In a landmark, unanimous 9-0 decision handed down on June 12, 2014, the United States Supreme Court held that inherited IRAs are not “retirement funds” within the meaning of federal bankruptcy law. This means they are therefore available to satisfy creditors’ claims. (See Clark, et ux v. Rameker, 573 U.S. ______ (2014))
The Court reached its conclusion based on three factors that differentiate an inherited IRA from a participant-owned IRA:
1. The beneficiary of an inherited IRA cannot make additional contributions to the account, while an IRA owner can.
2. The beneficiary of an inherited IRA must take required minimum distributions from the account regardless of how far away the beneficiary is from actually retiring, while an IRA owner can defer distributions at least until age 70 1/2.
3. The beneficiary of an inherited IRA can withdraw all of the funds at any time and for any purpose without a penalty, while an IRA owner must generally wait until age 59 1/2 to take penalty-free distributions.
These factors characterize an inherited IRA as money that was set aside for the original owner’s retirement and not for the designated beneficiary’s retirement. This simple analysis has sent shock waves through the estate planning and financial advisory worlds, because its logic is also applicable to all inherited defined contribution retirement plan accounts, so inherited 401(k) and 403(b) accounts are also affected. What can be done to protect inherited IRAs from creditors? Could the Clark decision put IRAs inherited by spouses at risk? Could state law still protect inherited IRAs? In this issue we will answer these questions and provide guidelines for you and your team to follow when advising clients who or what to name as the beneficiaries of their IRAs.
What Can Be Done to Protect Inherited IRAs From Creditors?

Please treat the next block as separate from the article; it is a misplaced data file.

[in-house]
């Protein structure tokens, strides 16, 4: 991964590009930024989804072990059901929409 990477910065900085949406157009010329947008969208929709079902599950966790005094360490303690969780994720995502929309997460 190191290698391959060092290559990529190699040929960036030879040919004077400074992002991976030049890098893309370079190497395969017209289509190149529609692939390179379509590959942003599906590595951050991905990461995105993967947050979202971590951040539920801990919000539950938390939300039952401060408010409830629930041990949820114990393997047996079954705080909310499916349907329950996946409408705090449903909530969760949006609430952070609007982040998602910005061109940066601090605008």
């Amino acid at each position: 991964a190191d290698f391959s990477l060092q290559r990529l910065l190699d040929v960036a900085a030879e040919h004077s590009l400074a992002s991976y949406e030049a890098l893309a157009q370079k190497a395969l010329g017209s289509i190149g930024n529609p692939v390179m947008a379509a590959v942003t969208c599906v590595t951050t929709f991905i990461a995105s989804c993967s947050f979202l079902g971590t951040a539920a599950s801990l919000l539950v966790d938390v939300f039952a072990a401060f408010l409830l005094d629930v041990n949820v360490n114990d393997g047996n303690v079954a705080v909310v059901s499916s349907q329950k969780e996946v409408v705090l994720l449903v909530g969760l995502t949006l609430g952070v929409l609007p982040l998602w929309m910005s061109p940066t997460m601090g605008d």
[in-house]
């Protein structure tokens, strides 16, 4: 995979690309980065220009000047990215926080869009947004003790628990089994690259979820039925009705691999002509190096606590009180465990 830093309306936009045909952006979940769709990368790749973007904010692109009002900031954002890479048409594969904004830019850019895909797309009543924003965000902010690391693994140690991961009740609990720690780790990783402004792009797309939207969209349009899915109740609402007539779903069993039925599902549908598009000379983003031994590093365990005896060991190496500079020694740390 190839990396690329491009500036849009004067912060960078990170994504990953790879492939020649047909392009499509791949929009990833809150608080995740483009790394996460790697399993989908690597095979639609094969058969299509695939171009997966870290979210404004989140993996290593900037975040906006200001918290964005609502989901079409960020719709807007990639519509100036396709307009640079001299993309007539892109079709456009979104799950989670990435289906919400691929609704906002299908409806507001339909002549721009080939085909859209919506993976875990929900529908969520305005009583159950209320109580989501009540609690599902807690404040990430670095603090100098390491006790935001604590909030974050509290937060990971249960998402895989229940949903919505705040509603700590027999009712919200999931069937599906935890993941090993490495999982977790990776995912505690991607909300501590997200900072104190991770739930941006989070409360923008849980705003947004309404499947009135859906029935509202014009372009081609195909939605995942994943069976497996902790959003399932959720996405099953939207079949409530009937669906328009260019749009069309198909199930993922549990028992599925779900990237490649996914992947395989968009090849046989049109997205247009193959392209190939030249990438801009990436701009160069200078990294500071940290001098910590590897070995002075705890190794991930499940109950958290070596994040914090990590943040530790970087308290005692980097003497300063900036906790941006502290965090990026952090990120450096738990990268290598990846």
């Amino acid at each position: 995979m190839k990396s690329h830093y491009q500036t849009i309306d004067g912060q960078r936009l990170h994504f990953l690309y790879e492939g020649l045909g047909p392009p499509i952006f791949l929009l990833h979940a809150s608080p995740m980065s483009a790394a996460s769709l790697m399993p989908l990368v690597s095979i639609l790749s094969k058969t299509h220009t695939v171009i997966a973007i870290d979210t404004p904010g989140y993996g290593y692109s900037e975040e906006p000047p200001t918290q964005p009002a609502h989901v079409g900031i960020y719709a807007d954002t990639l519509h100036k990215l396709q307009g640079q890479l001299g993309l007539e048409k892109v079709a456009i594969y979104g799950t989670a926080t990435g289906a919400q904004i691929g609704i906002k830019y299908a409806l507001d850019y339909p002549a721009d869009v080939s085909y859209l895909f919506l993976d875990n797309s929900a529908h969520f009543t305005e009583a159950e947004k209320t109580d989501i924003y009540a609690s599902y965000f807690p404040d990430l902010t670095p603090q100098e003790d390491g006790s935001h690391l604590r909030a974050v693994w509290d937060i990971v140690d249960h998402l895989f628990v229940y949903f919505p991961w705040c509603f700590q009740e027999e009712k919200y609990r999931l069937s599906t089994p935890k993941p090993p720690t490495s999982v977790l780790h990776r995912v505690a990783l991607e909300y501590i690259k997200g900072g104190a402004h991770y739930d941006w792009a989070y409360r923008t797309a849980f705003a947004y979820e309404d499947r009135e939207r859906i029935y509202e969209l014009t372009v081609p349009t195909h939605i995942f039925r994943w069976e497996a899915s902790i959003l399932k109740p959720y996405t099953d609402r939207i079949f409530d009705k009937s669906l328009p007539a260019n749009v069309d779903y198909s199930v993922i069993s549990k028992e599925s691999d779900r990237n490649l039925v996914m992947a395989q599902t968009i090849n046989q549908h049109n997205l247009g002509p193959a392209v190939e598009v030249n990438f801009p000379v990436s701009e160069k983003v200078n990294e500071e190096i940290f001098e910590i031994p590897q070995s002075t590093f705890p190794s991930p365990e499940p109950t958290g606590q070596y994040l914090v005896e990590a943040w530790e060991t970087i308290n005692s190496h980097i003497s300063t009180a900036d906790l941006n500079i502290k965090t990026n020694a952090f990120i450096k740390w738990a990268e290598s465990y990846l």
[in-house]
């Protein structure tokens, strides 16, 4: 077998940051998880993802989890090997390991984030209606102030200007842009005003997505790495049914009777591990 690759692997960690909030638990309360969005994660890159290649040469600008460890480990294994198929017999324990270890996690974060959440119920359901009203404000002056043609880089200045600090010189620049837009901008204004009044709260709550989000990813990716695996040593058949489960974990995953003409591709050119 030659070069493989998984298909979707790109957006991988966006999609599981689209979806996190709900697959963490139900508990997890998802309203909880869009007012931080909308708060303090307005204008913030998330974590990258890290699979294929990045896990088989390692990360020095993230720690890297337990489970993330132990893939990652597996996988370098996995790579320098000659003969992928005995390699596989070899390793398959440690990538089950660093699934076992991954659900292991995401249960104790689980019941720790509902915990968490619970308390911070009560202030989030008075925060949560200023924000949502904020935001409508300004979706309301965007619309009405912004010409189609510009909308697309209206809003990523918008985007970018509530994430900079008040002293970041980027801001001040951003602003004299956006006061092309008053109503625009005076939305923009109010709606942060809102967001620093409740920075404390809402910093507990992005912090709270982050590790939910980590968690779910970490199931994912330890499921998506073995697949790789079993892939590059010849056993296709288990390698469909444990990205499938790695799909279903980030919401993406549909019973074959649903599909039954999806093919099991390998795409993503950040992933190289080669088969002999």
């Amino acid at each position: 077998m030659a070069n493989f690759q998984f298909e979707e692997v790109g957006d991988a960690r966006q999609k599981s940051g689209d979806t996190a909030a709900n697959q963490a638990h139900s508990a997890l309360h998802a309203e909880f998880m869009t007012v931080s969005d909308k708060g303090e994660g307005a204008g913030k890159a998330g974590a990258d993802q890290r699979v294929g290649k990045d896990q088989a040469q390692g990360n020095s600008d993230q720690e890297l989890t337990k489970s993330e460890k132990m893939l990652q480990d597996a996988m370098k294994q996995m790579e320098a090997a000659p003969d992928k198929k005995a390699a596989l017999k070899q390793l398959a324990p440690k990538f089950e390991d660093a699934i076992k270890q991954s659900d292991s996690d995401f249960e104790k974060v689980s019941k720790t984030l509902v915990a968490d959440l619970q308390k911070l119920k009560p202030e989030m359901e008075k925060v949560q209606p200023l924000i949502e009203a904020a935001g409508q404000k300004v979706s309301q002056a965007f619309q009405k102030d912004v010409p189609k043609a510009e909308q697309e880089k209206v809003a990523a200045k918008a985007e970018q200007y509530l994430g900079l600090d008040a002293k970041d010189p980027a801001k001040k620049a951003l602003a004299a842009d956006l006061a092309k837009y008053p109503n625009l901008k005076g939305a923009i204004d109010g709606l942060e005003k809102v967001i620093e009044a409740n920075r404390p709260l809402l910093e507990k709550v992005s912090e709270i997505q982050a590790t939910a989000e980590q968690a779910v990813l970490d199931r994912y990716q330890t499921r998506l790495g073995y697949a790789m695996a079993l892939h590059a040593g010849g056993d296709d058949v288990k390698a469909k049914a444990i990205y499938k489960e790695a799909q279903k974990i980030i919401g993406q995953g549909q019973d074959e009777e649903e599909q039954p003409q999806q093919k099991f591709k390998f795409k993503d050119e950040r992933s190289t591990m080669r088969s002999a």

In view of the Clark decision, clients must thoughtfully reconsider any outright beneficiary designations for their retirement accounts if they want to insure that the funds will remain protected for their beneficiaries after death. By far the best option for protecting an inherited IRA is to create a Standalone Retirement Trust for the benefit of all of the intended IRA beneficiaries. If properly drafted, this type of trust offers the following advantages:
Downsides to tying up an IRA inside of a trust include compressed tax brackets which max out at $12,150 of income (in 2014), ongoing accounting and trustee fees, and the sheer complexity of administering the trust year after year. In addition, a well-drafted trust can be completely derailed by an uncoordinated IRA beneficiary designation. Therefore, all of the pros and cons of a Standalone Retirement Trust must be carefully considered before committing to this strategy.
Planning Tip: In most cases a standard revocable living trust agreement will not be well-suited to be named as the beneficiary of an IRA. This is because in order to provide all of the benefits listed above and avoid mandatory liquidation of the inherited IRA over a period as short as five years, the trust agreement must be carefully crafted as a “See Through Trust.” A See Through Trust insures that the required minimum distributions can either remain inside the trust (an “accumulation trust”), or be paid out over the oldest trust beneficiary’s life expectancy (a “conduit trust”).
Thus, a Standalone Retirement Trust that has specific provisions for administering retirement accounts, and that is separate and distinct from a client’s revocable living trust that has been drafted to address the entire gamut of the client’s non-retirement assets, is the preferable type of IRA trust beneficiary. If your clients have not considered a Standalone Retirement Trust before the Clark decision, then the time is now to educate them about its far-reaching consequences and how a Standalone Retirement Trust can benefit their IRA beneficiaries.
Could the Clark Decision Put IRAs Inherited by Spouses at Risk?
The Clark decision dealt with an IRA inherited by the daughter of the owner. What if the IRA was instead inherited by the spouse of the owner, would the decision have been different?